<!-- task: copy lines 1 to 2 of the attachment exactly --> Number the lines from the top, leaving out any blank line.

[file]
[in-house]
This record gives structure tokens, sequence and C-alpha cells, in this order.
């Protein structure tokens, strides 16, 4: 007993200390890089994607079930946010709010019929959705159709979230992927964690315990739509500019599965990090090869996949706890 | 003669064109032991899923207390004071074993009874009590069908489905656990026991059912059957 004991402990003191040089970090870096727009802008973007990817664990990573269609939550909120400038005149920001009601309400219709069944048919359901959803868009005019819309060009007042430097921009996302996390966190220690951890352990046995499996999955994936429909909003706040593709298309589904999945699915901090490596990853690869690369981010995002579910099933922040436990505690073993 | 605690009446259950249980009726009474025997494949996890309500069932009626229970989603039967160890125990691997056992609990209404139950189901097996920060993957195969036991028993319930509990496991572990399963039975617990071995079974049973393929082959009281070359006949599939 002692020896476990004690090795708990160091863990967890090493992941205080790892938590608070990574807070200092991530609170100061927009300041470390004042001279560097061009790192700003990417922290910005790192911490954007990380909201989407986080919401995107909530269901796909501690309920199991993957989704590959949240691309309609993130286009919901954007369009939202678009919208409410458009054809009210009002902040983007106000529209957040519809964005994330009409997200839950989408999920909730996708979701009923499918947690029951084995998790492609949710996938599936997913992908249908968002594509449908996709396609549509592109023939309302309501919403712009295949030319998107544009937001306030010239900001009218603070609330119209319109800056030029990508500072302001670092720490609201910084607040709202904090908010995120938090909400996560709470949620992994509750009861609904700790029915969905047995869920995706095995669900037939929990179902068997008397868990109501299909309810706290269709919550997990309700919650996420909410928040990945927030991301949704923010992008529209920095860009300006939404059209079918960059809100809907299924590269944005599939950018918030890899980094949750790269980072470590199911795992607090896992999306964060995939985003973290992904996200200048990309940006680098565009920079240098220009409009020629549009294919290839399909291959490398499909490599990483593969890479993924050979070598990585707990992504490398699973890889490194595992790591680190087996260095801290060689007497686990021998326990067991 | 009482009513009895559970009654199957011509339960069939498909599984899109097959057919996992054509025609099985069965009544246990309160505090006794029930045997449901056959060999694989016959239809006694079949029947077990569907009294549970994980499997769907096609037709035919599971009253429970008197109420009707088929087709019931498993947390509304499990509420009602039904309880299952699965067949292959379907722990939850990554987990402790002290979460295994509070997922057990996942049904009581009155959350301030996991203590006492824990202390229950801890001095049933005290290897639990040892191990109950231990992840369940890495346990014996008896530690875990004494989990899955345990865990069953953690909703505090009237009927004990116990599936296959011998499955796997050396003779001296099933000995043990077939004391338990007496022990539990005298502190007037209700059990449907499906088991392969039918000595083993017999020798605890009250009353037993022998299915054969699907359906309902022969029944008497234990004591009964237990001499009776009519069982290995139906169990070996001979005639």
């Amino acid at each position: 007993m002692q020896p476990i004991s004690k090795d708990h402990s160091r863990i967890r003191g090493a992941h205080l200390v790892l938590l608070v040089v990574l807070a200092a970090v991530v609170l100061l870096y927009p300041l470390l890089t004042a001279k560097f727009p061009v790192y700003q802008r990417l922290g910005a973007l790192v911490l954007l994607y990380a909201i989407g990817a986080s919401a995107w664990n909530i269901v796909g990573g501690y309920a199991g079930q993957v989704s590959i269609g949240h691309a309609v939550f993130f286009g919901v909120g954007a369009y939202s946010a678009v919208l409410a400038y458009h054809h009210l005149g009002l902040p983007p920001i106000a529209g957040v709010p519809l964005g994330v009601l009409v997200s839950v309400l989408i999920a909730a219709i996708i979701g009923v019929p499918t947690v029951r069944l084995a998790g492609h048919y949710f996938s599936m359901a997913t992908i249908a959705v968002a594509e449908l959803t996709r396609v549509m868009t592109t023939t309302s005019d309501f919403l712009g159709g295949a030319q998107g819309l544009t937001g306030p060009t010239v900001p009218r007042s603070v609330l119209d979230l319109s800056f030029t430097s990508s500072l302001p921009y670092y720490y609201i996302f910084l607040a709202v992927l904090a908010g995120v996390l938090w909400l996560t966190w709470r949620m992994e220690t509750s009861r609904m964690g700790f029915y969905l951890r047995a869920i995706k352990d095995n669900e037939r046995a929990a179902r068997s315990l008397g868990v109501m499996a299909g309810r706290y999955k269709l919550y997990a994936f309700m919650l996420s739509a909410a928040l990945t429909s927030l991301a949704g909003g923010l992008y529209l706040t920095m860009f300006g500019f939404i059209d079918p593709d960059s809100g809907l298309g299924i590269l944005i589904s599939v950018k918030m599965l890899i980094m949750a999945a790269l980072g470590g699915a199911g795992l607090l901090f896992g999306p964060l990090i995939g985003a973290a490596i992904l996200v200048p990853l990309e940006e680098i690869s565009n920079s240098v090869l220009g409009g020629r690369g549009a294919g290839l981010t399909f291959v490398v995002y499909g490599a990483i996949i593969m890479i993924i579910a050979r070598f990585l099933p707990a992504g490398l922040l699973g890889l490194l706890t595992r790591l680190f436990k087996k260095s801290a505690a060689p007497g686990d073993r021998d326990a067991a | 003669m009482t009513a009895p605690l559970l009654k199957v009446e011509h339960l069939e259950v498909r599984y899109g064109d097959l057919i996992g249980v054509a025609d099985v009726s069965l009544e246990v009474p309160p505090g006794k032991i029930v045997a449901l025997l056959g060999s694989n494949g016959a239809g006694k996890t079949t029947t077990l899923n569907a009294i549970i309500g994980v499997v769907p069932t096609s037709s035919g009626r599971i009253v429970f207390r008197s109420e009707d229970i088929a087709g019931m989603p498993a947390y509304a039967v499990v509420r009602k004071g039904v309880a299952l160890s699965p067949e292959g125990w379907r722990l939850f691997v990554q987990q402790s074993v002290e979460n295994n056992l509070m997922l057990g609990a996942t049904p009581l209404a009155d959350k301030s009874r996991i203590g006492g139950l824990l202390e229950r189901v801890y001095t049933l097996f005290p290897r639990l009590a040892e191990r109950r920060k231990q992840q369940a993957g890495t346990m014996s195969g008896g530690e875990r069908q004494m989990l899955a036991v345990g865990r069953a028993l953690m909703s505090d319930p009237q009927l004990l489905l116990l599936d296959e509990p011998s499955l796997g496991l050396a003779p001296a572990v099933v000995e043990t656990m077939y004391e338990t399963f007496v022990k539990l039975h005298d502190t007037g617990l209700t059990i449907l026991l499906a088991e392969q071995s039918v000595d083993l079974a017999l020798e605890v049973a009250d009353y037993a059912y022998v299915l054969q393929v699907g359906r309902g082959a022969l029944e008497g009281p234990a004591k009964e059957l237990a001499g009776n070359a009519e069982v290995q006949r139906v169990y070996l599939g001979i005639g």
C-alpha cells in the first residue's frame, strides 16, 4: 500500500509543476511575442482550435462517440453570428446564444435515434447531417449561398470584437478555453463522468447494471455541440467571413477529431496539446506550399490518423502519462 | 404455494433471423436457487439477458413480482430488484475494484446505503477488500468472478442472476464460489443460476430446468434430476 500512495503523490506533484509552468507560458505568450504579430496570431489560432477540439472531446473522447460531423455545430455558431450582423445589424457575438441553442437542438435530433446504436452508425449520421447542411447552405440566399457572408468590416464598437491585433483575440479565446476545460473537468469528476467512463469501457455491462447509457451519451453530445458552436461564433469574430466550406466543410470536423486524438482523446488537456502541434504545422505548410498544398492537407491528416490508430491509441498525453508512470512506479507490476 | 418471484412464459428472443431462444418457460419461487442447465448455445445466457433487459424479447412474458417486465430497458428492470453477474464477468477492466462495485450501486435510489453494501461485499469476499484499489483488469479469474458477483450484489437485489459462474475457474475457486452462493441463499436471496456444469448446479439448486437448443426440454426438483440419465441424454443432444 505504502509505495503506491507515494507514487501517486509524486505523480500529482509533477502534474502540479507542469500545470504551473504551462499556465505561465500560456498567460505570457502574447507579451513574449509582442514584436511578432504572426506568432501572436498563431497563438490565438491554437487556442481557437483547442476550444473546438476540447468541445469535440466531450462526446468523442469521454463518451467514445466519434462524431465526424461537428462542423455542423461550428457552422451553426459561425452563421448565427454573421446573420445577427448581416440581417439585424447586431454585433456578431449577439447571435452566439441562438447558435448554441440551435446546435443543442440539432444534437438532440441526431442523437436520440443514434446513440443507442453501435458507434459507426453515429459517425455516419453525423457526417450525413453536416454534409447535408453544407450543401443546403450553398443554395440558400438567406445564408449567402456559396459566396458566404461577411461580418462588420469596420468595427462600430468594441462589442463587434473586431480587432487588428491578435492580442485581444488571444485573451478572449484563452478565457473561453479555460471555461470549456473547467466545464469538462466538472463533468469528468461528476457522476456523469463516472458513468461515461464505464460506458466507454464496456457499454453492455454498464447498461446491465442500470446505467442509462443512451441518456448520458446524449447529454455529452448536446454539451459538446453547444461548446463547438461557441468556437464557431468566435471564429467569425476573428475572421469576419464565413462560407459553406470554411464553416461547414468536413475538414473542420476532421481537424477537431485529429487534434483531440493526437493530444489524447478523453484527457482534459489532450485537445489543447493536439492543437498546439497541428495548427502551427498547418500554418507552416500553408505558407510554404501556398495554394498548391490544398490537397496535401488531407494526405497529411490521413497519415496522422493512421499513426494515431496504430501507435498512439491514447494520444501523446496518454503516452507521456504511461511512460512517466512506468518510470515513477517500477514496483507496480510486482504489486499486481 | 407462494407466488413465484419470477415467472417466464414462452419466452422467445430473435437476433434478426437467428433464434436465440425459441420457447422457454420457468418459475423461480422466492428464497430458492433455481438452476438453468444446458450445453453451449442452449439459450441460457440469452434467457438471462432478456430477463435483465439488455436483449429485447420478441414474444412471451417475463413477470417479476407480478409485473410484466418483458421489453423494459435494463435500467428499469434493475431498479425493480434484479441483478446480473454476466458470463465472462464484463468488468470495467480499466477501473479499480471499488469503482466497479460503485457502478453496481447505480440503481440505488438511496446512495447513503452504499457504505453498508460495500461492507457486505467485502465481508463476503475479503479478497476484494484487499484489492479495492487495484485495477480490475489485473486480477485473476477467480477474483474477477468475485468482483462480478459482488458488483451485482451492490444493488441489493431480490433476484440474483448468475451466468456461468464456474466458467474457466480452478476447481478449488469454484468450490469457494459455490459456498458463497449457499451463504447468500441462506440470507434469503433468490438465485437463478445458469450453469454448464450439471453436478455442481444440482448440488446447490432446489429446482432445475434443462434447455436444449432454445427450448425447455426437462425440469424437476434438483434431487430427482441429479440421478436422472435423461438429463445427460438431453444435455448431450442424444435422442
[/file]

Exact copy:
[in-house]
This record gives structure tokens, sequence and C-alpha cells, in this order.